3 of 3 thought this review was well written
Catchy, fun, and unremarkable are words I would use to describe many Power Metal albums. Though many bands within the genre try their own unique sound, a number of faults could cause the release to be nothing more than a decent listen. Filler tracks, too much wankery, and a lack of diversity in their material could cause flaws within their music, and hurt the final product. Enter Devil’s Ground
, Primal Fear’s fifth album; an album that tries to play it safe with almost entirely fast and energetic tracks, but falls flat on its face. Though there are numerous enjoyable songs from this LP, and capture the persistent energy of Primal Fear, the band clearly has made Jaws of Death 2.0. Lacking diversity and originality in a lot of the music, Primal Fear creates a barely passable release with a few memorable songs.
These memorable songs come from two sources: Inspired songwriting, and proficient playing by the band. The writing of these songs, in itself, has three primary outcomes from this album: Awesome and catchy Power Metal, plodding, boring rehashes of their style, or failed experiments. The former includes songs like the anthemic “Metal is Forever,” and the fast-paced “Sacred Illusion.” Both songs are some of the best songs the band has made at this point, and perfectly display why Primal Fear deserves at least some respect among the many other Power Metal bands. Containing well-written and memorable verses and choruses, these are in complete contrast to the examples of stagnated writing. Many of the songs on this release resemble one another greatly, such as “Suicide and Mania,” “Visions of Fate,” and “Sea of Flames.” All in a row, the songs are all nearly identical in verses, choruses, instrumentals, and vocals; making what could have been an enjoyable listen become boring repetition. Though each of these songs are enjoyable, though typical, listens through a familiar Power Metal road, treading through this release becomes tiring as time goes on. By the time the album closes, many listeners will feel disappointed by this redundancy, though this is not the only problem of the songwriting.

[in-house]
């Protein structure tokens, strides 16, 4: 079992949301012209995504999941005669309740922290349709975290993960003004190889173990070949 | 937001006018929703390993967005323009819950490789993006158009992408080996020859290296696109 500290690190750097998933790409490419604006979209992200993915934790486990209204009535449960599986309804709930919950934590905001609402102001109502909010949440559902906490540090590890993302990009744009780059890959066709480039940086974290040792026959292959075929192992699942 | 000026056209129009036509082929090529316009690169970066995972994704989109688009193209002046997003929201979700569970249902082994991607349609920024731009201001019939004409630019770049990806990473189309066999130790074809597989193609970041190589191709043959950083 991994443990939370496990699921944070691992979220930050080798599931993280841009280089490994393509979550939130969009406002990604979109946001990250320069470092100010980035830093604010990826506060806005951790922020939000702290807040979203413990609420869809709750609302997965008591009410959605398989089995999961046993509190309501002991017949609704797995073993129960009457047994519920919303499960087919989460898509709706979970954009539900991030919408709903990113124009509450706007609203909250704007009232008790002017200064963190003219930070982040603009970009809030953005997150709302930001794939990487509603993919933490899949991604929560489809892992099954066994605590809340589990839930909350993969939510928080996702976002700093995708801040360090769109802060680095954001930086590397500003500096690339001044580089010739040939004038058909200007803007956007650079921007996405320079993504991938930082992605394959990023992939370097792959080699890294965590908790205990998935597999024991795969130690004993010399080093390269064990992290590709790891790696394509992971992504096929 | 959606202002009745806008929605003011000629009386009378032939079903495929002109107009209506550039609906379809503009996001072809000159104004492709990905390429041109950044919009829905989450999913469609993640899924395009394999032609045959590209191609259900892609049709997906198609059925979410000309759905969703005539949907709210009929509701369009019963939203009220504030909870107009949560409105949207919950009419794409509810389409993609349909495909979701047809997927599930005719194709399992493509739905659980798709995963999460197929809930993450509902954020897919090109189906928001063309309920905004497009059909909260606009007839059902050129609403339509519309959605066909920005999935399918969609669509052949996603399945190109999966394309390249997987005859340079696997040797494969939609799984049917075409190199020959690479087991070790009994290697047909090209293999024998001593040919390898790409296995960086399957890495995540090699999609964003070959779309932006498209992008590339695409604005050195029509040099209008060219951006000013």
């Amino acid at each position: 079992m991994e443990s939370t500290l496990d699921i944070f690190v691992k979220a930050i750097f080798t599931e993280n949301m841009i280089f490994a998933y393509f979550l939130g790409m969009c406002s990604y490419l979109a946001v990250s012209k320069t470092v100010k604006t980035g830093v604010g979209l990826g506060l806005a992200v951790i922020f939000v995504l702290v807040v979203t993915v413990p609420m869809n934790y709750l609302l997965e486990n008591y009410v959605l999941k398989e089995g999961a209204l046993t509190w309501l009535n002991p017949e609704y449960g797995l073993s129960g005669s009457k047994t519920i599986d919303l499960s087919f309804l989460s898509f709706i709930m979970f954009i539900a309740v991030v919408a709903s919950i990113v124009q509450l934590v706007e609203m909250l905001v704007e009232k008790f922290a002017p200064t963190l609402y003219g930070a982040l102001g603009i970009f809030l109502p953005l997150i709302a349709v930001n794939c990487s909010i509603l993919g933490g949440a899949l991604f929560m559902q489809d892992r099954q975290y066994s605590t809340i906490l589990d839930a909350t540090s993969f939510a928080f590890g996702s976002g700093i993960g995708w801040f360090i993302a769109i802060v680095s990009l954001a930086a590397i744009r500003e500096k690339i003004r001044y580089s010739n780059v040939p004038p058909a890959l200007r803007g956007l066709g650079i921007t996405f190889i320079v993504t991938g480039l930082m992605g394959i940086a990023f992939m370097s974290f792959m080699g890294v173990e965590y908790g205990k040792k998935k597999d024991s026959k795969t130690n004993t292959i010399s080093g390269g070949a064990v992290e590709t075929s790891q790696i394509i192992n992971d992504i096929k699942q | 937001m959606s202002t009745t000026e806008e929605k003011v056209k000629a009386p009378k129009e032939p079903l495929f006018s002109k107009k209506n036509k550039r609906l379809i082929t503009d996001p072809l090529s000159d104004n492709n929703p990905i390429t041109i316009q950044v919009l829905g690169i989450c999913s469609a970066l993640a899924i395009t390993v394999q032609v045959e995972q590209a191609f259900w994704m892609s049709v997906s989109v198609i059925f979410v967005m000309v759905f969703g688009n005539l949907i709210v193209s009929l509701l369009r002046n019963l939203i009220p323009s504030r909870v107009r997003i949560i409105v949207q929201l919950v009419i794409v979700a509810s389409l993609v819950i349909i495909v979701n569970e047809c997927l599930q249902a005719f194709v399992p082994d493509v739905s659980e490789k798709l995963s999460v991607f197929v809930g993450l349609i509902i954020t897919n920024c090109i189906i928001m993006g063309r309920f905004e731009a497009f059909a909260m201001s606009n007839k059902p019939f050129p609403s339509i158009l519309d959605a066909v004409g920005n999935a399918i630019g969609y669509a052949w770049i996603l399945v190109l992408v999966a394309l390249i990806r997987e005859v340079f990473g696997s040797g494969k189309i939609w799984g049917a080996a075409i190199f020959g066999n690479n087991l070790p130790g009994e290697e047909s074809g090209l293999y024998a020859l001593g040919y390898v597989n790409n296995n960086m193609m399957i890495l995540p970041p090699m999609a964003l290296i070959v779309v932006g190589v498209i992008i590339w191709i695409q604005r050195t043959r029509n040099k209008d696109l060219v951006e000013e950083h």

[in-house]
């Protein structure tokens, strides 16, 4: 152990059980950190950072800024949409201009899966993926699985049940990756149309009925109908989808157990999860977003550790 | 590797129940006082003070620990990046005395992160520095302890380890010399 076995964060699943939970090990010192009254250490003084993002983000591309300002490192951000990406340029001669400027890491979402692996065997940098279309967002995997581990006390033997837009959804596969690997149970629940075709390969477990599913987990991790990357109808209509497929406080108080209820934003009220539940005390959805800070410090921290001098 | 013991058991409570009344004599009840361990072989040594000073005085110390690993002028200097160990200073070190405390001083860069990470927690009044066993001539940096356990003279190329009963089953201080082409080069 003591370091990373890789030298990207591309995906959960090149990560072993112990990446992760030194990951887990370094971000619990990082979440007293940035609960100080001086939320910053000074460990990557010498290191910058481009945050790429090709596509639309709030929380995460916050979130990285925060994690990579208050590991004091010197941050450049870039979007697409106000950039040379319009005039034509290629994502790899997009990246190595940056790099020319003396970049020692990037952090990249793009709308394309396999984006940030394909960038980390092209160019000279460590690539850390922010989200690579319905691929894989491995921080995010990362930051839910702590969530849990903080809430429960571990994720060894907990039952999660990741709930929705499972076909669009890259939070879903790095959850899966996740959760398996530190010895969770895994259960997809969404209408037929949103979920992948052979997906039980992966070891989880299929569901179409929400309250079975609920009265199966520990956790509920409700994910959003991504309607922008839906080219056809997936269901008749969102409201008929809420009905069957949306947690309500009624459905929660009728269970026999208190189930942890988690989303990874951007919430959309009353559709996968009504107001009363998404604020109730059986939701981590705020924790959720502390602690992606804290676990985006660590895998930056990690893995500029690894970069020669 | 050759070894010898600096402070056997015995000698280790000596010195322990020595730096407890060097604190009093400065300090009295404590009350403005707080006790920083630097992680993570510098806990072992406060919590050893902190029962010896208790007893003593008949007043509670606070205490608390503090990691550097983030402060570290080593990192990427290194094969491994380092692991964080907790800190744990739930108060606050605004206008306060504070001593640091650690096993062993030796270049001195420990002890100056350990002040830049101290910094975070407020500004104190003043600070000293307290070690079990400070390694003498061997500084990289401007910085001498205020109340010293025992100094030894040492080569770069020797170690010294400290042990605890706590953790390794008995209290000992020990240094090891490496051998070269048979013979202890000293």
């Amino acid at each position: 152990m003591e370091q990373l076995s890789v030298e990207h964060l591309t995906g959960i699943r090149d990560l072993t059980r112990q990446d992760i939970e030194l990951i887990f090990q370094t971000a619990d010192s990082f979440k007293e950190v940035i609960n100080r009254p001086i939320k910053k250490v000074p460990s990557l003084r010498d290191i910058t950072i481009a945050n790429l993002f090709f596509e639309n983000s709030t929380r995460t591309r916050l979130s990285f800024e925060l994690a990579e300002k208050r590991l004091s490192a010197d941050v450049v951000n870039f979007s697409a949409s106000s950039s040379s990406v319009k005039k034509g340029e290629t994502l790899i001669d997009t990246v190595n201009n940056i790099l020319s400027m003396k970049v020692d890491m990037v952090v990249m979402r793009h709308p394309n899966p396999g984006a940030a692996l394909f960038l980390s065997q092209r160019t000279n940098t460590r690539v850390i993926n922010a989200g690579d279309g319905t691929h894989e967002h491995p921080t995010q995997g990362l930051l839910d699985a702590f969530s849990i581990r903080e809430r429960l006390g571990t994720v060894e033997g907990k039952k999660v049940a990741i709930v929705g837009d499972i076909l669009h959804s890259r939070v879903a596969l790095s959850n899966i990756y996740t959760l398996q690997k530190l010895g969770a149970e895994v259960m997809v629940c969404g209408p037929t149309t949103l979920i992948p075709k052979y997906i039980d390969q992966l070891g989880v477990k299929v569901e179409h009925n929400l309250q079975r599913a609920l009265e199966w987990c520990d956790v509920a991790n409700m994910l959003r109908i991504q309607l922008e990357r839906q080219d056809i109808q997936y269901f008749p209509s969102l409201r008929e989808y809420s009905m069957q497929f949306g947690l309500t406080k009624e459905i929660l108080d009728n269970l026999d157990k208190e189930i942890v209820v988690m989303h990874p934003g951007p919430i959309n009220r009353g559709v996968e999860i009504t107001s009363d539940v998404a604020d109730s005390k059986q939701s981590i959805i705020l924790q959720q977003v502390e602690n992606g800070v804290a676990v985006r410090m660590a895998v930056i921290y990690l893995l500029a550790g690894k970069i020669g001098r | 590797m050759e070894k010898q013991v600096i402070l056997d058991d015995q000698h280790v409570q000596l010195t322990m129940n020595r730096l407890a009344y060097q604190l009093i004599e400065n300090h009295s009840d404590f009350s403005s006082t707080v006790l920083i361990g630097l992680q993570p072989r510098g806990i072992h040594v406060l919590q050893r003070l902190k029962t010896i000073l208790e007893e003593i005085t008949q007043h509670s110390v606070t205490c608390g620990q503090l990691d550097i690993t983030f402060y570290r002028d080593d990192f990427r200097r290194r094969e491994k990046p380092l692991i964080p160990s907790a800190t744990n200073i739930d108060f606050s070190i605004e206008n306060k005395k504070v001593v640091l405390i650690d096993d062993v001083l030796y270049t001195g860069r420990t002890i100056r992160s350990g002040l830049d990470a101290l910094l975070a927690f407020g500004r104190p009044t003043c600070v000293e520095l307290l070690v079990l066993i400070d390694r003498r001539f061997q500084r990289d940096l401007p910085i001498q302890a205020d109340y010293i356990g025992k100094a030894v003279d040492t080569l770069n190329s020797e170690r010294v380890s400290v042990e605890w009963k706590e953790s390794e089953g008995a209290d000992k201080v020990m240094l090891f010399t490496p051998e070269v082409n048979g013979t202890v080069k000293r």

The absolute worst part of this album is the attempts of experimentation, not the perpetual repetition of the band’s style. Though Primal Fear later experiments with their sound for the best on Seven Seals
, the attempts to try something new leave a lot to be desired on Devil’s Ground
. “The Healer,” the album’s ballad, is almost seven minutes in length; three of which are just from the chorus alone. Of all the songs that should be this long, the band chooses the absolute worst song to be drawn out to unpleasant lengths; making a forgettable and unnecessarily long listen. The title song also fails to captivate listeners, closing the album with a two-minute long spoken word monologue with no music whatsoever. Though it is nice to hear a band try something new, this “song” should have never been considered for an album of any kind.
Outside of these experiments, at least the Primal Fear knows how to create great performances. Performance-wise, Primal Fear does everything that you would expect from them at this point. You get melodic and chaotic solos, heavy riffs, simple but fitting drumming, effective bass playing, and remarkable singing throughout all of the songs; enhancing the terrific tracks but doing little to help the poorly-written moments of the album. Scheepers’s shrieking makes “Metal is Forever” the anthem it was meant to be, and deserves to be included as one of the band’s best songs because of it. Other songs also benefit by Scheepers’s singing throughout the many songs, along with the combination of Stefan Leibing and Tom Naumann crafting appropriate riffing and soloing. Combined with Ralf Scheepers’s sky-high vocals, they transform the good songs to great songs and the bad tracks to become not quite as bad; proving to be the tool that Primal Fear could rely on to save a poor release.
All in all, Primal Fear delivered a completely average LP. Beneath the high amounts of repetition and failed attempts of experimentation, the band crafts numerous extremely good songs that are some of the band’s absolute best. Songs like “Sacred Illusion,” “Metal is Forever,” and “Soulchaser” are highly recommended, yet only fans of Primal Fear’s material should check out the rest. For everyone else, just listen to this album’s follow-up, Seven Seals